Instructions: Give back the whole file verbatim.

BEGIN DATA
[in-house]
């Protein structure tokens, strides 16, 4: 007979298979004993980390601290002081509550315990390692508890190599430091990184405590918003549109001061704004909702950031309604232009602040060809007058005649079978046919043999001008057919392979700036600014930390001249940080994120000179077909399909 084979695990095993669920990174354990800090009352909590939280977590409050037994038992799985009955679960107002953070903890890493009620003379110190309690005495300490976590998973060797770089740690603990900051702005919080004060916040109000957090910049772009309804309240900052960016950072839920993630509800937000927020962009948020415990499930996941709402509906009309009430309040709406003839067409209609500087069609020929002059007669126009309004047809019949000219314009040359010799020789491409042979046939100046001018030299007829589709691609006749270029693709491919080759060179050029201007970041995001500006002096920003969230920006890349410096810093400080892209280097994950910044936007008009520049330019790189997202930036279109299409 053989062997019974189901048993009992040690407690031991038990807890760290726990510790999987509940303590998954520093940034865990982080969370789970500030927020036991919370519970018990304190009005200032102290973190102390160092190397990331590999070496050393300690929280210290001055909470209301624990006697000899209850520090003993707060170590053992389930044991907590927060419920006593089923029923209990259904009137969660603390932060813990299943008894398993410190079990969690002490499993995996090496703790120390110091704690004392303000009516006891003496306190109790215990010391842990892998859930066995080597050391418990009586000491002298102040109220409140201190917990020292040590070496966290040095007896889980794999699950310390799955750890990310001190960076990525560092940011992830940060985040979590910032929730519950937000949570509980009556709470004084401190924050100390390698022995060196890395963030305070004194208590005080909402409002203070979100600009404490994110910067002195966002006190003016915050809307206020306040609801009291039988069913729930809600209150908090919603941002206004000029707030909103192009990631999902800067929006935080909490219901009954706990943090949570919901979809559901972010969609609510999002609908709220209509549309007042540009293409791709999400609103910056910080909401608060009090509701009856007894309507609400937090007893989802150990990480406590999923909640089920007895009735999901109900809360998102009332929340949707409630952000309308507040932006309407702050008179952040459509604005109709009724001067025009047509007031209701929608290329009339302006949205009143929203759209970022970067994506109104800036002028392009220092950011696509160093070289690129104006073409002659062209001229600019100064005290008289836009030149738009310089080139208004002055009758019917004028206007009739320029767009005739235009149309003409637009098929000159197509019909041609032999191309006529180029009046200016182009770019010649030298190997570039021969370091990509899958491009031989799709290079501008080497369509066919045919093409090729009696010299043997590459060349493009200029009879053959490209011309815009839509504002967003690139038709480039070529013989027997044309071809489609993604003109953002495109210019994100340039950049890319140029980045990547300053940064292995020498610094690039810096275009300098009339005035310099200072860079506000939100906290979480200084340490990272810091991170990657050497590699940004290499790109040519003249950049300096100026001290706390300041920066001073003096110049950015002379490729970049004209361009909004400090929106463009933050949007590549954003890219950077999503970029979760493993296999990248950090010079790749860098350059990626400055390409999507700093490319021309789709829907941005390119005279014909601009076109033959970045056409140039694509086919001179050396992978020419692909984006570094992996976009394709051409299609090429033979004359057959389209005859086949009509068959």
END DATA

[in-house]
């Protein structure tokens, strides 16, 4: 007979298979004993980390601290002081509550315990390692508890190599430091990184405590918003549109001061704004909702950031309604232009602040060809007058005649079978046919043999001008057919392979700036600014930390001249940080994120000179077909399909 084979695990095993669920990174354990800090009352909590939280977590409050037994038992799985009955679960107002953070903890890493009620003379110190309690005495300490976590998973060797770089740690603990900051702005919080004060916040109000957090910049772009309804309240900052960016950072839920993630509800937000927020962009948020415990499930996941709402509906009309009430309040709406003839067409209609500087069609020929002059007669126009309004047809019949000219314009040359010799020789491409042979046939100046001018030299007829589709691609006749270029693709491919080759060179050029201007970041995001500006002096920003969230920006890349410096810093400080892209280097994950910044936007008009520049330019790189997202930036279109299409 053989062997019974189901048993009992040690407690031991038990807890760290726990510790999987509940303590998954520093940034865990982080969370789970500030927020036991919370519970018990304190009005200032102290973190102390160092190397990331590999070496050393300690929280210290001055909470209301624990006697000899209850520090003993707060170590053992389930044991907590927060419920006593089923029923209990259904009137969660603390932060813990299943008894398993410190079990969690002490499993995996090496703790120390110091704690004392303000009516006891003496306190109790215990010391842990892998859930066995080597050391418990009586000491002298102040109220409140201190917990020292040590070496966290040095007896889980794999699950310390799955750890990310001190960076990525560092940011992830940060985040979590910032929730519950937000949570509980009556709470004084401190924050100390390698022995060196890395963030305070004194208590005080909402409002203070979100600009404490994110910067002195966002006190003016915050809307206020306040609801009291039988069913729930809600209150908090919603941002206004000029707030909103192009990631999902800067929006935080909490219901009954706990943090949570919901979809559901972010969609609510999002609908709220209509549309007042540009293409791709999400609103910056910080909401608060009090509701009856007894309507609400937090007893989802150990990480406590999923909640089920007895009735999901109900809360998102009332929340949707409630952000309308507040932006309407702050008179952040459509604005109709009724001067025009047509007031209701929608290329009339302006949205009143929203759209970022970067994506109104800036002028392009220092950011696509160093070289690129104006073409002659062209001229600019100064005290008289836009030149738009310089080139208004002055009758019917004028206007009739320029767009005739235009149309003409637009098929000159197509019909041609032999191309006529180029009046200016182009770019010649030298190997570039021969370091990509899958491009031989799709290079501008080497369509066919045919093409090729009696010299043997590459060349493009200029009879053959490209011309815009839509504002967003690139038709480039070529013989027997044309071809489609993604003109953002495109210019994100340039950049890319140029980045990547300053940064292995020498610094690039810096275009300098009339005035310099200072860079506000939100906290979480200084340490990272810091991170990657050497590699940004290499790109040519003249950049300096100026001290706390300041920066001073003096110049950015002379490729970049004209361009909004400090929106463009933050949007590549954003890219950077999503970029979760493993296999990248950090010079790749860098350059990626400055390409999507700093490319021309789709829907941005390119005279014909601009076109033959970045056409140039694509086919001179050396992978020419692909984006570094992996976009394709051409299609090429033979004359057959389209005859086949009509068959």